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  1. 3 points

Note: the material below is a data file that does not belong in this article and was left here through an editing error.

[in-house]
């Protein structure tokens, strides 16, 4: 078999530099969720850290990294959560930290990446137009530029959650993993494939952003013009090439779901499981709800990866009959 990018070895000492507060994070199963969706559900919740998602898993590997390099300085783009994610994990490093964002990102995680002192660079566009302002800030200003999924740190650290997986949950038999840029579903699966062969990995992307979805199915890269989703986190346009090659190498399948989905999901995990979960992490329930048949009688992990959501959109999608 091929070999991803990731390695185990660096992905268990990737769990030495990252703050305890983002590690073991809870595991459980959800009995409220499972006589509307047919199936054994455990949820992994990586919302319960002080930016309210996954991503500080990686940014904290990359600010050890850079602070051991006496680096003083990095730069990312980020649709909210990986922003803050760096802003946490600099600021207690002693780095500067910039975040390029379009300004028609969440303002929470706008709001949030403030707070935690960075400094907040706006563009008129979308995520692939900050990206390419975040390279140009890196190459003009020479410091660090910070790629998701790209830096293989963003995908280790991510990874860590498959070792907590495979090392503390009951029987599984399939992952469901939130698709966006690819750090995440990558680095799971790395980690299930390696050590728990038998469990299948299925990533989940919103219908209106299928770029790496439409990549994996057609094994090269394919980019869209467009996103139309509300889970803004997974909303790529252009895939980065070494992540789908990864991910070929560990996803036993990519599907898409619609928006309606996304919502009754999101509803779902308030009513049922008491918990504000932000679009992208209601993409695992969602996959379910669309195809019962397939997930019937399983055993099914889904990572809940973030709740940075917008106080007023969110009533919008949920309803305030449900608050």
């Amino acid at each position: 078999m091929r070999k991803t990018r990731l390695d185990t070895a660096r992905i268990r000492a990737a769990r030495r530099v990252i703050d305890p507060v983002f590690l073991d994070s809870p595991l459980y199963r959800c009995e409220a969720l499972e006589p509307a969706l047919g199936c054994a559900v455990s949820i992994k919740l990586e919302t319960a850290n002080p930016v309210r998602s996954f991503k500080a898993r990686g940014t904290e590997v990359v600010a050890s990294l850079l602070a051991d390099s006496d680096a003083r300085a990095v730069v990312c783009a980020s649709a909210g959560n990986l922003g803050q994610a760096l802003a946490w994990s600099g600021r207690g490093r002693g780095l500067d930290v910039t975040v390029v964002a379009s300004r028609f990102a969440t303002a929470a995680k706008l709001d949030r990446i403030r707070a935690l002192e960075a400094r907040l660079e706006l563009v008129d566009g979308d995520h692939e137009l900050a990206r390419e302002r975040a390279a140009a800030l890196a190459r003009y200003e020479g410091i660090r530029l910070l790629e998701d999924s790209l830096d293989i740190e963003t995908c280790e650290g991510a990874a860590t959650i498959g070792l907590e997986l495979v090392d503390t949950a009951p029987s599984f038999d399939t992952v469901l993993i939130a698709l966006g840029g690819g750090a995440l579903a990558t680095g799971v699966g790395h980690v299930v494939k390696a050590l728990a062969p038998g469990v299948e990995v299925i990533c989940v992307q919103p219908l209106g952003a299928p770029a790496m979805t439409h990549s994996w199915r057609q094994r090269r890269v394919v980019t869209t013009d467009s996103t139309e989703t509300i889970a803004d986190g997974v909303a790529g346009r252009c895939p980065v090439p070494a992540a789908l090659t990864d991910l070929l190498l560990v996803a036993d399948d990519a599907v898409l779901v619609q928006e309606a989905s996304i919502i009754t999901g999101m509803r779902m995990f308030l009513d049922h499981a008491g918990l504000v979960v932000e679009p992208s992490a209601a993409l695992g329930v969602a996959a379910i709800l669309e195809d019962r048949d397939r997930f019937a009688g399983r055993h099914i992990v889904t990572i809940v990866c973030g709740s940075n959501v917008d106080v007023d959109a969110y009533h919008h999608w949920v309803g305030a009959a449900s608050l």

I've done 3 joints in the last year or so. One on an '04 Outback, and the other a '00 Outback. Process should be the same for basically all Subarus. We've tried used ones here, most of them have worn joints...not worth the install time IMHO.Dorman makes an aftermarket shaft, same part number for '96-'04 Outback AT. I fished a donor shaft out of the scrap bin here at work with bad joints that came from an '07 4EAT Outback. I've measured it, and held it up under my car, and it looks like it should work, at least temporarily (front half was hardest to measure, looks like it might be a hair short, but I'm not worried about the slip yoke having a little less engagement for street use for a week).Rockford offers joints specifically to replace the staked in applications. Here's their application list for the 430-10 part (the Justy is the only Subaru found elsewhere in their list).http://www.rockforddriveline.com/media/documents/Vehicle_Fitment_430-10.pdfYou may notice it lists Legacy/Outback 1990-2009.Using parts interchange listings, and trying other vehicles on that list, I came up with a few other part numbers. Napa lists a UJ10430, although there was no availability. Autozone lists a 2-0430DL, of which they had 4 in their Hub store across town. I now have 2 of those sitting on my desk (they are greasable, btw). 1. The joint before I started, you can see some of the 8 little "stakes" being deformations in the outer yoke holding the caps in. 20180827_192114 by Numbchux, on Flickr I've seen 2 ways to do staked in joints (generally, not specifically Subaru), one is to grind the stakes out, and the other is to just use a press to push through them. In my experimenting on other shafts, it takes an enormous amount of force (easily the most I've ever done on my little 12 ton HF press), so I opted to grind first. High speed metal cutting bit on the dremel does a pretty good work down in the corners. 20180827_192401 by Numbchux, on Flickr While I had it out, I used the dremel to make a few light marks on the yoke and the shaft itself to ensure the orientation when it came time to reassemble. 20180827_192552 by Numbchux, on Flickr 2. Then over to the press, make sure to support the other end of the shaft pretty well. 20180827_192748 by Numbchux, on Flickr 3. Once it's pressed off to one side, the stakes become really clear (some of these are ground down, some are un-touched). 20180827_192926 by Numbchux, on Flickr 4. Flip it over and press it back all the way through to flatten those stakes. Then lay it with the opposite yokes supported (a vice works best for this), and pound on the yoke so those cups can be pushed out beyond the ears. Don't pound on the thin part at the top of the ears, and don't pound on the shaft tubing itself. 20180827_193255 by Numbchux, on Flickr 5. Flip over and repeat the other way until those cups are pushed as far out of the yoke as possible. It should get to the point where the cross of the ujoint can be removed from the yoke (if those cups are damaged, you might need to sneak a punch passed the cross to push the cup out further, just make sure not to damage the yoke). 20180827_193408 by Numbchux, on Flickr 6. Then pound the cups out the rest of the way: 20180827_193515 by Numbchux, on Flickr Rotate the shaft 90*, and repeat steps 1-6 to remove the other 2 caps, and remove the joint completely. 7. Now switch to a softer dremel bit (wire wheel or sanding drum work well) to clean up the inside of the yoke, you want to smooth everything out without taking off really any material. You'll also want to run a flat file across the inner surface of those ears, as the new joints will be held in place by snaprings against this surface. 20180827_195537 by Numbchux, on Flickr 8. Now to start preparing the new joint. The four cups need to be removed from the center cross, inside those cups are needle bearings which have to stay in place, and the only thing holding them there is grease. They *should* be pregreased with assembly lube for this purpose, but I don't trust it, so I hold the caps in place by hand and gently pump some fresh grease through them: 20180827_194557 by Numbchux, on Flickr 9. Then pull the caps off. You'll notice I removed the grease zerk from the one cap to protect it from damage, this is optional, but IMHO a good idea. 20180827_194833 by Numbchux, on Flickr 10. Put the cross in the middle of the yoke, and one of the caps in from the outside. You want to hold the cross inside the cap as tight as possible as you press on it to help keep those needle bearings in place. 20180827_194903 by Numbchux, on Flickr 11. Then press it in well past it's final resting place. This simplifies putting on that snapring, and aligning the opposing cup. 20180827_201328 by Numbchux, on Flickr 12. Put the snapring on the one cup, then put the opposite cup from the other side, and again slide the cross into the new cup as you press it in. This is a bit tricky, as you have to get it pressed in far enough to get the second snapring on, but you don't want to put too much pressure on the bearings to damage them (although, the cross should bottom out in the cups before the needle bearings bear the brunt of the weight) Back to step 10 to finish the other half of the joint, taking care to reassemble in the same orientation that you started with. Install the grease zerk (if you removed it), and grease. 20180827_203215 by Numbchux, on Flickr Now flip the shaft and do it all again at the other end. Install in the car, and enjoy!